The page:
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Violence in Beni Continues to Impede Progress in Ebola Outbreak

NOV 21, 2018 | MICHAELA FLEMING
Rebel activity, violence, and unpredictable attacks continue to disrupt Ebola response activities in the North Kivu outbreak, notably in the city of Beni. 

On Friday, November 16, rebel forces launched an attack in the Boikene District in Beni, the epicenter of the current Ebola outbreak in the Democratic Republic of the Congo (DRC). According to a tweet issued by the World Health Organization (WHO), the attack zeroed in on the residence of health workers participating in the response on behalf of the United Nations (UN). A mortar shell that did not explode hit the residence and as a result, 16 health workers were evacuated to Goma for psychological support.

This latest evacuation of international health workers is not the first to occur in this outbreak. Health workers assisting on behalf of the US Centers for Disease Control and Prevention (CDC) were evacuated from the outbreak zone earlier in the response and are also stationed in Goma and are assisting remotely in Geneva, Switzerland.

The attack disrupted epidemiological activities being conducted by UN responders in the town throughout the weekend and partial activities, including vaccination and contact tracing, resumed on Sunday, November 18, 2018.

“Whenever we have a violent incident, we see a massive drip in our contact tracing performance,” Peter Salama, MD, World Health Organization (WHO) Deputy Director-General of Emergency Preparedness and Response said in a statement, “[This] adds to a vicious cycle of insecurity and community mistrust.”

As of November 19, 2018, a total of 373 cumulative cases of Ebola (326 confirmed; 47 probable) have been reported in this outbreak. There have been 217 deaths, 170 of which were confirmed to be linked to Ebola.

The Center of Strategic and International Studies (CSIS) Commission on Strengthening America’s Health Security and the CSIS Africa Program hosted a panel discussion on the Ebola outbreak on November 14, 2018, which reflected on the first 105 days of the outbreak and where the response is moving.

As part of the discussion, Dr. Salama presented on the current outbreaks characteristics and what health officials have learned about the trends of this situation.

According to Dr. Salama, vaccination using the rVSV-ZEBOV Ebola vaccine has been remarkable during this outbreak. A total of 32,626 individuals in the outbreak zone have been vaccinated since August 8, when the vaccination began.

The North Kivu outbreak has also featured the largest use of investigational therapies that are being used under emergency authorization. At 4 sites throughout the provinces, 145 patients have received an investigational therapy.

Despite the uptick in vaccination and new therapies, the outbreak is not without a few notable challenges, as Contagion® reported previously.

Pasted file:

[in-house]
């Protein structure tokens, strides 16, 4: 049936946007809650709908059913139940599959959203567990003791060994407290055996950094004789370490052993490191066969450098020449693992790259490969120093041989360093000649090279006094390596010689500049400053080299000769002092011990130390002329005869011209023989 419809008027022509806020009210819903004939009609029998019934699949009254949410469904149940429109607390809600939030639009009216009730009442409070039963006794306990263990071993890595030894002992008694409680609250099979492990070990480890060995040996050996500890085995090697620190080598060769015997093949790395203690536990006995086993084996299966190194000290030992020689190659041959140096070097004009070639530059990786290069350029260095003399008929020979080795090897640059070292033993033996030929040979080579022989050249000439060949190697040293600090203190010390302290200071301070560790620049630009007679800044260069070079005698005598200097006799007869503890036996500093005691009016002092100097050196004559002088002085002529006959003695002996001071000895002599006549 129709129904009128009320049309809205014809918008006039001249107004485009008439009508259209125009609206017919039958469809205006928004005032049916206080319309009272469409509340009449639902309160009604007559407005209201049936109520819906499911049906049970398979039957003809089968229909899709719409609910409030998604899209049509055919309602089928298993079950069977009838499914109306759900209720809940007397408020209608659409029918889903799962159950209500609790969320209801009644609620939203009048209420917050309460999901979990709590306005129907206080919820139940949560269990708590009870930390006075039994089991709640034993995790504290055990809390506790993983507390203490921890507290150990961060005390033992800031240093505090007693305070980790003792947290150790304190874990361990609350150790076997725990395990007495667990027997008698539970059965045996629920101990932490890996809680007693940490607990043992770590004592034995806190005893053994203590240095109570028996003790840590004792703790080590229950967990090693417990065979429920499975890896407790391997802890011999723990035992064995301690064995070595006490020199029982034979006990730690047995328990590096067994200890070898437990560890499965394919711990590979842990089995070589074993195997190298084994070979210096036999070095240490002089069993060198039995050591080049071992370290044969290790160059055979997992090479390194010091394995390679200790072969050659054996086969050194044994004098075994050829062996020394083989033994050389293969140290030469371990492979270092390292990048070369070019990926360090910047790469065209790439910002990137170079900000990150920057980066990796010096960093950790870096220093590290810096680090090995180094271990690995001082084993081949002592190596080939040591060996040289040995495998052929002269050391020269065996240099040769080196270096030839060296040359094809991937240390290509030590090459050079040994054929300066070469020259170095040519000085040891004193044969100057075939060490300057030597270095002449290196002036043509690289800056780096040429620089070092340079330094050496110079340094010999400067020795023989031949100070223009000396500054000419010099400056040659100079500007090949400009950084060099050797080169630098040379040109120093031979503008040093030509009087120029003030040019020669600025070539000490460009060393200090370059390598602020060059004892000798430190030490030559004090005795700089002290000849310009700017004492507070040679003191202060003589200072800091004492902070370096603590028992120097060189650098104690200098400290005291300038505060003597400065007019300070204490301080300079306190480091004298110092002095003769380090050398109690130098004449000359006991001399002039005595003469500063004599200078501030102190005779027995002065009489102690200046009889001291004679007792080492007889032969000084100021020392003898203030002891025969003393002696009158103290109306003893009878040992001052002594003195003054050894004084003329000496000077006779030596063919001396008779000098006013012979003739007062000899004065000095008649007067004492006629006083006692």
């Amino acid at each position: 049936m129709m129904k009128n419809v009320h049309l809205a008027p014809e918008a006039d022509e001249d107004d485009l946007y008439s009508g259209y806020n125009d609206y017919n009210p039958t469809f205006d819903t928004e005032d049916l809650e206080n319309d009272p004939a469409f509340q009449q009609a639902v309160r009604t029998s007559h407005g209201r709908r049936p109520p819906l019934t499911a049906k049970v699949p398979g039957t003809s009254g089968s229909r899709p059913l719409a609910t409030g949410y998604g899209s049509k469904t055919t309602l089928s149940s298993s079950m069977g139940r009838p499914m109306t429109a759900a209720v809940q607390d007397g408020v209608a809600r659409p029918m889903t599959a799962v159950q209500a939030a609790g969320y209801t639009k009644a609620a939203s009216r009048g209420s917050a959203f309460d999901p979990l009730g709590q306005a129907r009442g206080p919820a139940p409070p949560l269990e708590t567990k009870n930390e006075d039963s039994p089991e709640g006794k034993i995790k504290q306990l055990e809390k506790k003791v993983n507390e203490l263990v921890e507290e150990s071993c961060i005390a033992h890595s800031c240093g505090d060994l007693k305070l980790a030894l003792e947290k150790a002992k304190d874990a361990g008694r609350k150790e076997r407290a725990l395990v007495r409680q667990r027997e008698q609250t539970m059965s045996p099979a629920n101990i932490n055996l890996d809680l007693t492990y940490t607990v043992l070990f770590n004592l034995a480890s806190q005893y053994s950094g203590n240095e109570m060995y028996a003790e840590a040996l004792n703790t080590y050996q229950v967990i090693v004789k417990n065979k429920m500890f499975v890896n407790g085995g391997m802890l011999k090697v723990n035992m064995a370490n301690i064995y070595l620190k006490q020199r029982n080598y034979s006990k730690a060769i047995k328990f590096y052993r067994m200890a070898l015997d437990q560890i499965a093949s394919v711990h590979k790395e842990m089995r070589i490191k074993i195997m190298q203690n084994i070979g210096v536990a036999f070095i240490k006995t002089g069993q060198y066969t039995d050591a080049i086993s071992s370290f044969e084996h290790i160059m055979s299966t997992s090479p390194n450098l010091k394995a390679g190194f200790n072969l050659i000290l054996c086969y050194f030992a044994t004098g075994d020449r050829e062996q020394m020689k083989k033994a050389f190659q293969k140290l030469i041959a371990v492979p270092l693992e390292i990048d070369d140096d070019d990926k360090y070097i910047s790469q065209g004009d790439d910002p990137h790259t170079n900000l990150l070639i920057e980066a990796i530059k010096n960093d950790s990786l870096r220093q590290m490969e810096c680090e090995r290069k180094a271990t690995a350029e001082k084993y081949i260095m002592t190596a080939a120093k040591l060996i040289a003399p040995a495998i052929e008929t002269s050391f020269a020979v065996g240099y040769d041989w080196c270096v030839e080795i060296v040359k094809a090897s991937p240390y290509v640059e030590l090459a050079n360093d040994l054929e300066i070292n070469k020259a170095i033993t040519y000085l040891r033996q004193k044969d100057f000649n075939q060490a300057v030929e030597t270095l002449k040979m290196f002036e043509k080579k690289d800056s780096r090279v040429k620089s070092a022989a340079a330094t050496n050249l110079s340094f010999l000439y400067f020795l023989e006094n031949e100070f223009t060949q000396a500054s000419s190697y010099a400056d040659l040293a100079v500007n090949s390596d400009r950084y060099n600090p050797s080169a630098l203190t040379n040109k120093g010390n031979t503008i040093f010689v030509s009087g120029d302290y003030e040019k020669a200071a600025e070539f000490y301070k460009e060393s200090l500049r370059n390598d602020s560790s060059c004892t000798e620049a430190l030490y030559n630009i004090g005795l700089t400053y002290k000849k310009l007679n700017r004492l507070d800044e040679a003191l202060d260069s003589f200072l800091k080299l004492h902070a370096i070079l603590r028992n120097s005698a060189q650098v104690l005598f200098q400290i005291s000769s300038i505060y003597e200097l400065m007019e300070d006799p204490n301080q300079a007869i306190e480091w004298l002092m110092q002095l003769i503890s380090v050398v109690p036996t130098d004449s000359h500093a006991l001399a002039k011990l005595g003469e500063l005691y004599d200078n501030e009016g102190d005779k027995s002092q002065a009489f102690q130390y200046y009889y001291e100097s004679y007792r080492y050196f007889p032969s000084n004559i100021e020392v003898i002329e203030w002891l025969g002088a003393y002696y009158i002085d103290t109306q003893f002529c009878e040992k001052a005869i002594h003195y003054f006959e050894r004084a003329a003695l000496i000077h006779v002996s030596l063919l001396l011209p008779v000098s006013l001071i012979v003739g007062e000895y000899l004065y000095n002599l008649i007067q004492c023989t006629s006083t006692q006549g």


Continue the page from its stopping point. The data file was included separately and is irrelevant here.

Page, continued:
“We are facing arguably the most difficult context we’ve ever faced for stopping an Ebola outbreak,” Dr. Salama said during the discussion, “Security and the related issue of community mistrust are our twin foremost challenges.”

These security issues and lack of trust have contributed to the infection of over 30 health care workers and the high rate of cases in boys under 5 years of age in the Beni health zone.

According to Dr. Salama, the WHO has deduced that individuals who are ill may be misdiagnosed with malaria, which is the principal cause of morbidity and mortality in the nation. Malaria outbreak have driven an increased number of women and children to private health facilities, and this may explain why there has been high rates of infection in young boys, who are being seen in these clinics for what is thought to be malaria, only to become infected with Ebola transmitted by other residents of the clinic or unclean beds/bedclothes.

Furthermore, to treat malaria, DRC health workers use injectable treatments. Many private facilities may reuse unsterile syringes, which can lead to further transmission. Additionally, these facilities do not keep records, which limits the health workers participating in the Ebola response from tracing contacts and initiating vaccination.

At this time, Dr. Salama remains “cautiously optimistic” about the outbreak response. He notes that to stop the outbreak it is important to continue to reduce the number of days from the onset of symptoms to placing the ill in isolation. Additionally, there should be a focus on improving the sensitivity of alert system which involves health workers initiating a rapid response to investigate potential reported cases. A point of concern is that transmission chains indicate many of the newly reported cases were not contacts of previous cases.

At this point, Dr. Salama indicated that if improvements continue to be made, the outbreak could potentially be resolved within a 6-month period.

In bordering nations, preparations continue in case the outbreak spreads. Uganda initiated vaccinations of front-line health workers weeks ago and now South Sudan and Rwanda have preparations underway to vaccinate health workers as well.

Rwanda has established an Ebola treatment center near the DRC border and the WHO is assisting in stocking the facility with medical equipment and supplies. In South Sudan, where a treatment center has already been designated, the WHO has deployed 15 health workers to assist in preparing the facility.

For the most recent case counts associated with the Tenth Ebola Outbreak in the DRC, check out the Contagion® Outbreak Monitor.
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Big advances in treatment can't make up for an inability to stop new infections, which number 5,000 per day worldwide.